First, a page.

Her love of all things French was kindled by the French-speaking nuns at her Catholic high school, where Cara first encountered French literature and went crazy for the work of Prix Goncourt winner Romain Gary. Her junior year in high school, she wrote him a fan letter--which he answered, and which inspired her to make her first trip to Paris, where her idol took her out for coffee and a cigar. Since then, she has been to Paris many, many times. On each visit she entrenches herself in a different part of the city, learning its secret history. She has posed as a journalist to sneak into closed areas, trained at a firing range with real Paris flics, gotten locked in a bathroom at the Victor Hugo museum, and--just like Aimée--gone down into the sewers with the rats (she can never pass up an opportunity to see something new, even when the timing isn't ideal--she was headed to a fancy dinner right afterwards and had a spot of bother with her shoes). For the scoop on real Paris crime, she takes the cops out for drinks and dinner to hear their stories--but it usually turns into a long evening, which is why she sticks with espresso.

Customer Reviews

Most Helpful Customer Reviews

142 of 149 people found the following review helpful By Judith Lindenau on October 31, 2000
Format: Paperback
"Murder in the Marais" is a good beginning novel. It's descriptive, often intriguing in the construction of the Paris setting and characters. The plot has its moments, and the reader gets caught up in some very intriguing puzzles which inter-weave history, religion, and human passion.
But Cara Black has some fine tuning to do before she can become a truely good author. First, simplify a little. There are too many puzzles which are irrelevant, and details which don't add much to the progression of the story--fashionable coats, torn photographs, footprints leading nowhere. There are a clutter of characters, too: many of them enter and exit without making much impression or contribution to the story.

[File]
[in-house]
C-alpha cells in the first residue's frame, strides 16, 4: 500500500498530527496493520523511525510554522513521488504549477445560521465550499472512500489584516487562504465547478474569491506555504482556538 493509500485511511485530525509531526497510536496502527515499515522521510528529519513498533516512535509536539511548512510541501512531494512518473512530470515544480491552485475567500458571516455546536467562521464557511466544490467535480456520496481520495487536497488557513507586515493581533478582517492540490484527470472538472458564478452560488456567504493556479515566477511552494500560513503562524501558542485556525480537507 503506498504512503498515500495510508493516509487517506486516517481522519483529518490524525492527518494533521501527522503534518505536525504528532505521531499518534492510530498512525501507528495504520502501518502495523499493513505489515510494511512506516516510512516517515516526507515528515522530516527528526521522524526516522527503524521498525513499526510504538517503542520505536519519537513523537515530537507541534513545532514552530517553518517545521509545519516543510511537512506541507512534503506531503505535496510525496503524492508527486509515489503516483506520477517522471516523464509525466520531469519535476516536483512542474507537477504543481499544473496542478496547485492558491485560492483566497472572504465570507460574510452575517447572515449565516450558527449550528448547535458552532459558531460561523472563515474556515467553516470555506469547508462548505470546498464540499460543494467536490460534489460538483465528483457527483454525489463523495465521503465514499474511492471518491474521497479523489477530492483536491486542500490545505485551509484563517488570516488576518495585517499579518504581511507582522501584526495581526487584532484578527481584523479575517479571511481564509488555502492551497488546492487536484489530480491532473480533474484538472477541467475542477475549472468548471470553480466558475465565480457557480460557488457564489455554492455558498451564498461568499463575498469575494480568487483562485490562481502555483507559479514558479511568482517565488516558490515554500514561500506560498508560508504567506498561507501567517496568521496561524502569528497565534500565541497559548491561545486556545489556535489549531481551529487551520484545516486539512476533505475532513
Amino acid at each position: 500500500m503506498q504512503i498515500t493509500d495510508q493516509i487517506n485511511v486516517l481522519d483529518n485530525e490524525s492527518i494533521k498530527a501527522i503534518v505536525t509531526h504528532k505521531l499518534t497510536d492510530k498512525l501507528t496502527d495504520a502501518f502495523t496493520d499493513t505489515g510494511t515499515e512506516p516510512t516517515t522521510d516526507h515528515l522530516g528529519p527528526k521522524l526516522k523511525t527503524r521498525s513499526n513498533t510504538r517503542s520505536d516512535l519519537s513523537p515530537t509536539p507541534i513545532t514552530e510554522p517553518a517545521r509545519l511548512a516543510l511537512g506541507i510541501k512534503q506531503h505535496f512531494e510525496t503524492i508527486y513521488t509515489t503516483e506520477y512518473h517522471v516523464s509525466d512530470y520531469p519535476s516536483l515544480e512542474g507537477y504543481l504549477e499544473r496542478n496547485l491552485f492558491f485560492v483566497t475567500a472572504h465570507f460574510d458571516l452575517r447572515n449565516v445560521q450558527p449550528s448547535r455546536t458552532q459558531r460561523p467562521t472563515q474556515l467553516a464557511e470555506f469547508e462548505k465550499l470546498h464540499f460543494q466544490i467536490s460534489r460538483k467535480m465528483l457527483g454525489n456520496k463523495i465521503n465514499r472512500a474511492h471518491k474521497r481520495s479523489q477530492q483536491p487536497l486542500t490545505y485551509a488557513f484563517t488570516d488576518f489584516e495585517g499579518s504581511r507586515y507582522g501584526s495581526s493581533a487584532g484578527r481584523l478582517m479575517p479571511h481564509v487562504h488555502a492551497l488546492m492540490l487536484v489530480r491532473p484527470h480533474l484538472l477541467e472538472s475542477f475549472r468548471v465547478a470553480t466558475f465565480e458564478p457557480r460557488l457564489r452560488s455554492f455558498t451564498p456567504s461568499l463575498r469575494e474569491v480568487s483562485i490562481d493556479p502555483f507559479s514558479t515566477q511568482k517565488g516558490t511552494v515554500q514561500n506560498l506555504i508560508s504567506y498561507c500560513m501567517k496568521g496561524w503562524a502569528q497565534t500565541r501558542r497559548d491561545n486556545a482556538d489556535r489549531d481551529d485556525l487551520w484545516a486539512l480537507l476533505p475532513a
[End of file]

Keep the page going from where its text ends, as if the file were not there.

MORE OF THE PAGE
And finally, there's the heroine, Aimee. She's truely a superwoman: she can leap buildings, kick the heck out of some pretty strong men, and inspire some wolf whistles even after emerging from a garbage canister. She's good in bed, and great with computers. She carries her assistant, the dwarf, around like he's a rag doll, and she saves Paris from neo-Nazis. By the end of the novel, the reader is truly tired--of the convoluted plot, of the over-populated landscape, and of Aimee. It almost felt as if Cara Black was tired of it all as well: the ending came swiftly, suddenly, and without balancing out the complications of plot.
But in spite of those remarks, I will read another novel by this author: there's a great deal of promise in her writing and in her finished product.
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72 of 76 people found the following review helpful By Laura A. Cella on June 11, 2005
Format: Paperback
I bought the book at a university bookstore because I wanted something to read while waiting for my husband to complete a meeting with an architect and I'd already finished reading the book I had with me. Partly I bought it because of the beautiful buildings in the cover photograph (arcitecture on the brain, I guess), partly because I like mysteries, and partly because, like other readers, the premise intrigued me. Overall, while I didn't love it, I enjoyed it a lot. To say the least, I wasn't as disappointed as some were. While I agree with the reviewer that Aimee Leduc is a bit reminiscent of Stephanie Plum (without the bike shorts, Morelli, and Ranger to save her from herself), I disagree that reading the book was a waste: it wasn't.

It begins strongly with a very interesting question - how much exactly does our past influence our present and, more importantly, the present of those too young to know the past? Specifically, Black asks what happened to all of the Nazis who escaped, who blended into the Allied woodwork. Could they be around still? Could our lives' paths cross? What would happen if they did?

Soli Hecht, a Nazi hunter and old friend of investigator Aimee Leduc's father, hires her to decipher the meaning behind an encrypted Israeli military file containing half of a photo of a cafe in occupied Paris. Aimee takes the case reluctantly, not enjoying personal contact work, as her field is more computer related security; however, she is sucked in by a combination of financial necessity, curiousity, conflicted feelings about her late father, and the corpse she finds while attempting to deliver the results of her initial investigation.